What is Web 2.0? Nowadays, almost everything is “tagged” as Web 2.0. Companies, sites, ideas, etc. So, as teh old saying goes, if everything was Web 2.0,  then nothing would be Web 2.0.

Web 2.0 refers to a generation of internet applications. The ones shifting the importance from the server and the “deux ex-machina” content creator, to the end-users and their clients. Wiki tells us the phrase “Web 2.0” hints at an improved form of the World Wide Web. Technologies such as weblogs, social bookmarking, wikis, podcasts, RSS feeds (and other forms of many-to-many publishing), social software, web application programming interfaces (APIs), and online web services such as eBay and Gmail provide a significant enhancement over read-only websites. Stephen Fry (actor, author and broadcaster) describes Web 2.0 as “an idea in people’s heads rather than a reality. It’s actually an idea that the reciprocity between the user and the provider is what’s emphasized. In other words, genuine interactivity if you like, simply because people can upload as well as download”. The phrase “Web 2.0” can also refer to the transition of websites from isolated information silos to interlinked computing platforms that act like software to the user. Web 2.0 also includes a social element where users generate and distribute content, often with freedom to share and re-use. The result is a rise in the economic value of the Web as users can do more online.

Earlier users of the phrase “Web 2.0” employed it as a synonym for “Semantic Web”. The combination of social-networking systems such as FOAF and XFN with the development of tag-based folksonomies, delivered through blogs and wikis, sets up a basis for a semantic web environment.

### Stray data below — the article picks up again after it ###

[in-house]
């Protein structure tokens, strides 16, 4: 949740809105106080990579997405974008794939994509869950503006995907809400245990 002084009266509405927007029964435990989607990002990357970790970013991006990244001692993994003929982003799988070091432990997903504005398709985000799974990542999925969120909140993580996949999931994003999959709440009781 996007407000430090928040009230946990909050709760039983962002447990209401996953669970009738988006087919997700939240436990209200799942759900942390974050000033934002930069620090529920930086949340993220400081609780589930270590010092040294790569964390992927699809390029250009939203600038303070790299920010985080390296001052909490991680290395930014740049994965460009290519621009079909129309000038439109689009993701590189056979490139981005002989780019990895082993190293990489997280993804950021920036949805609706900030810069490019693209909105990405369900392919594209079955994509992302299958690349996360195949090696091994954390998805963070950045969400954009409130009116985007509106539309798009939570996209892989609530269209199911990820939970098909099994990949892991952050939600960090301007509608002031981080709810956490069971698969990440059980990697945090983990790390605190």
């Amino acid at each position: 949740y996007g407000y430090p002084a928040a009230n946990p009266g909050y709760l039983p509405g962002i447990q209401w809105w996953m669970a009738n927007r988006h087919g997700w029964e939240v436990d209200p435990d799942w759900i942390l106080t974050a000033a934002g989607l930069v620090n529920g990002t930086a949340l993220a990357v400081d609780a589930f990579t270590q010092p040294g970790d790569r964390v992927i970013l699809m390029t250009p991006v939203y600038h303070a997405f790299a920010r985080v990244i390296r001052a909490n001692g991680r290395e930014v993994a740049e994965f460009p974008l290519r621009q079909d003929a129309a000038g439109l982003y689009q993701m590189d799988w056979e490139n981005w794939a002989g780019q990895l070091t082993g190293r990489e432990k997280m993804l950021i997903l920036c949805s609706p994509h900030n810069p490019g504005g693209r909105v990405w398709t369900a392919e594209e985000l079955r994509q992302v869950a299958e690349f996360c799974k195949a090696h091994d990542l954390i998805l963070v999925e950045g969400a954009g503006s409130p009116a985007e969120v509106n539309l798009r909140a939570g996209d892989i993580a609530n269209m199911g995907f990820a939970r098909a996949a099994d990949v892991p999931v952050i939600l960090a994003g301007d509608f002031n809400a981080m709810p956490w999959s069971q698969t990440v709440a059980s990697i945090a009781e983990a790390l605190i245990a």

Tim O’Reilly regards Web 2.0 as business embracing the web as a platform and utilising its strengths (global audiences, for example). O’Reilly considers that Eric Schmidt’s abridged slogan, don’t fight the Internet, encompasses the essence of Web 2.0 — building applications and services around the unique features of the Internet, as opposed to building applications and expecting the Internet to suit as a platform (effectively “fighting the Internet”).
On September 30, 2005, Tim O’Reilly wrote a piece summarizing the subject. The mind-map pictured above (constructed by Markus Angermeier on November 11, 2005) sums up the memes of Web 2.0, with example-sites and services attached.
On September 30, 2005, Tim O’Reilly wrote a piece summarizing the subject. The mind-map pictured above (constructed by Markus Angermeier on November 11, 2005) sums up the memes of Web 2.0, with example-sites and services attached.

In the opening talk of the first Web 2.0 conference, Tim O’Reilly and John Battelle summarized what they saw as key principles of Web 2.0 applications:

– The web as a platform
– Data as the driving force
– Network effects created by an architecture of participation
– Innovation in assembly of systems and sites composed by pulling together features from distributed, independent developers (a kind of “open source” development)
– Lightweight business models enabled by content and service syndication
– The end of the software-adoption cycle (the so-called perpetual beta)
– Software above the level of a single device, leveraging the power of the “Long Tail”
– Ease of picking-up by early adopters

Tim O’Reilly provided examples of companies or products that embody these principles in his description of his four levels in the hierarchy of Web 2.0-ness. Level 3 applications, the most “Web 2.0”-oriented, which could only exist on the Internet, deriving their power from the human connections and network effects that Web 2.0 makes possible, and growing in effectiveness the more people use them. O’Reilly gave as examples: eBay, craigslist, Wikipedia, del.icio.us, Skype, dodgeball and Adsense. Level 2 applications, which can operate offline but which gain advantages from going online. O’Reilly cited Flickr, which benefits from its shared photo-database and from its community-generated tag database. Level 1 applications, also available offline but which gain features online. O’Reilly pointed to Writely (now part of Google Docs & Spreadsheets) and iTunes (because of its music-store portion). Level 0 applications, which would work as well offline. O’Reilly gave the examples of MapQuest, Yahoo! Local and Google Maps. Mapping-applications using contributions from users to advantage can rank as “level 2”. Non-web applications like email, instant-messaging clients and the telephone.

These are some leading European Social Networks, as described by their own creators: